Known for its ethnic diversity that includes a large Asian population, Flushing Queens has much to offer. For starters, it’s a foodies paradise. It has several world-class sporting venues, fantastic tourist attractions and of course shopping. For some folks, the nabe is off the beaten path, which makes it a great place to explore, eat and wander.
Flushing is one of the biggest neighborhoods in Queens. It includes the pocket neighborhoods of East Flushing, Downtown Flushing, Auburndale, Waldheim, and Broadway-Flushing. Its boundaries are Whitestone Expressway and Flushing Creek to the west, Utopia Parkway to the east, 25th and Bayside Avenues to the north, Golden Street, and Horace Harding Expressway to the south.
The earliest inhabitants of Flushing were the Matinecock Indians. In 1628 the Dutch settled on the banks of Flushing Creek and called their new home Vlissingen. When the British took over in 1645, the neighborhood name became anglicized and it was referred to as Flushing.
The mid-1600s was a notable point in Flushing’s history. Local Dutch Governor Peter Stuyvesant jailed or banished anyone practicing Quakerism and other religions within the municipality.
Flushing residents joined together and fought the rule imposed by the Dutch. In 1657, the group drafted the Flushing Remonstrance, which petitioned Governor Stuyvesant to allow the freedom to practice religion. The original authors of the petition were jailed but eventually, the small population of Flushing settlers were given an exemption and could practice Quakerism. Scholars say it was the birthplace of freedom of religion and paved the way for the U.S. Constitution’s provision on freedom of religion in the U.S. Bill of Rights.
The World’s Fair is Flushing's biggest claim to fame. In 1939, the World’s Fair opened at Flushing-Meadows Park in Queens. 63 nations took part in the event that included scientific, cultural, and industrial exhibits. The second World's Fair took place in 1964. Both World Fairs played significant role in the development of Flushing Meadows-Corona Park
Main Street is one of many business districts within Flushing. The 7 train gives direct access to the area which has a high concentration of Asian-owned restaurants and businesses. Downtown Flushing is another commercial area with malls and mom-and-pop stores scattered throughout.
Flushing is more urban than suburban compared to other areas of Queens. The housing stock consists of a mixture of one and two-family homes, mid-rise apartment buildings, and high-density apartment buildings. The pocket neighborhoods of Auburndale, Waldheim, and Broadway-Flushing have a little more of a suburban feel with single-family homes and notable architecture. Broadway-Flushing has its own historic district that includes classic Revival styles from the Eclectic Period, Tudors, Colonials, and other styles.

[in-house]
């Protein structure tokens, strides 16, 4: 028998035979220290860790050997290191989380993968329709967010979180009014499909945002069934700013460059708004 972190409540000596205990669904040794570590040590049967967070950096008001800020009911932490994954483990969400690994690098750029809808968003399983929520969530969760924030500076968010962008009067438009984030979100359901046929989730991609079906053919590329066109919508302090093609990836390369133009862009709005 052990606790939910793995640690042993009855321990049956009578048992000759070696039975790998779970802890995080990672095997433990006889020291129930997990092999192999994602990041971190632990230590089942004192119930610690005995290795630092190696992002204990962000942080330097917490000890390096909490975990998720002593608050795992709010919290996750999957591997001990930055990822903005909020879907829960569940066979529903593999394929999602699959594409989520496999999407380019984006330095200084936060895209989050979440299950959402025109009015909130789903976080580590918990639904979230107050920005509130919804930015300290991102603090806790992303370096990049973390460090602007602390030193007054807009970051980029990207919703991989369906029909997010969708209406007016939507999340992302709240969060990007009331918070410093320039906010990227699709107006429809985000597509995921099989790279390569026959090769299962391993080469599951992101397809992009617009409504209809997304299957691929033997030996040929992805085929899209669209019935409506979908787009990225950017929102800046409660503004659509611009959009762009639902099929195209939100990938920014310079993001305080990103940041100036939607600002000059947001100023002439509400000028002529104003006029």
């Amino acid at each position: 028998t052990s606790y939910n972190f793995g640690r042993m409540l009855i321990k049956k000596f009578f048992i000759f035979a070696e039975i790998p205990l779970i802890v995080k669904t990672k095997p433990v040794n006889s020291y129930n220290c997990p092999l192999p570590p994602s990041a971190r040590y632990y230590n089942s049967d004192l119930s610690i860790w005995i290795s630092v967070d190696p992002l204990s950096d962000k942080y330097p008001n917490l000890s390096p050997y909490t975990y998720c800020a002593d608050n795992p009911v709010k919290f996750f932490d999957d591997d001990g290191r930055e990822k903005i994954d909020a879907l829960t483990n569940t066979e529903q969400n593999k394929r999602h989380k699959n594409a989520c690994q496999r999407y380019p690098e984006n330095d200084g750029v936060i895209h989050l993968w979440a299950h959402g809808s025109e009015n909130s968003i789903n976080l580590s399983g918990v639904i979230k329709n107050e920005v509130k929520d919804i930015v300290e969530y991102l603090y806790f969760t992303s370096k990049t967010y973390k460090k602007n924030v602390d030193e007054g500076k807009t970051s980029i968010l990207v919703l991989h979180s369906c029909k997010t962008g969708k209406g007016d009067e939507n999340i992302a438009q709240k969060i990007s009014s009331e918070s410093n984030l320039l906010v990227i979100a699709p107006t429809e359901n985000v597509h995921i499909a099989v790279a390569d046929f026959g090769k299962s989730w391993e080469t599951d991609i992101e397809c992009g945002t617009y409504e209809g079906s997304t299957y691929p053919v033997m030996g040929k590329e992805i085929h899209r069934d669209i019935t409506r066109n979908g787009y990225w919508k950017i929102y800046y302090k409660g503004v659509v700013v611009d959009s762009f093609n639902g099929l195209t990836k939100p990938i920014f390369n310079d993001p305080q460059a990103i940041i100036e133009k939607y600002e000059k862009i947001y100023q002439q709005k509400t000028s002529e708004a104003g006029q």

There is a lot to see and do in this neck of the woods. You may have to visit Flushing a few times to get it all in.
World Ice Arena, located within the Aquatic Center at Flushing Meadows Corona Park. It offers a big rink with great prices. They offer skating lessons too. For family fun check out the holiday ice show, it should not be missed.
The Queens Museum is fantastic. Located in Flushing Meadows Corona Park, the venue showcases a variety of art, architecture, and design. It also offers public programs and education.
Zhu Ji Dumpling House – Dumpling aficionados will tell you that Flushing has world-class dumplings. You’ll definitely find them in this spot. Try the pork and leek pan fried variety, they’re out of this world.
What You Might See
Besides Asian markets, restaurants, and herb shops, you’ll see lots of sports venues and cultural institutions, especially near Flushing Meadows Corona Park. You’ll see Mets fans near Citi-Field and U.S. Open fans at the USTA Billie Jean King National Tennis Center.
What You Don’t Know
The idea for the Queens Botanical Garden evolved from a five-acre exhibit from the 1939-1940 World’s Fair. It was moved from its original spot in Flushing Meadows Park in the 1960s to its present-day Main Street location.
From 1946 to 1950 The United Nations used the now Queens Museum – New York City Building in Flushing for the United Nations General Assembly.
What’s in the Future
A 29-acre megaproject along Flushing Creek. The $2 billion development consists of housing, commercial retail, hotel, and office space. It’s a big one so stay tuned!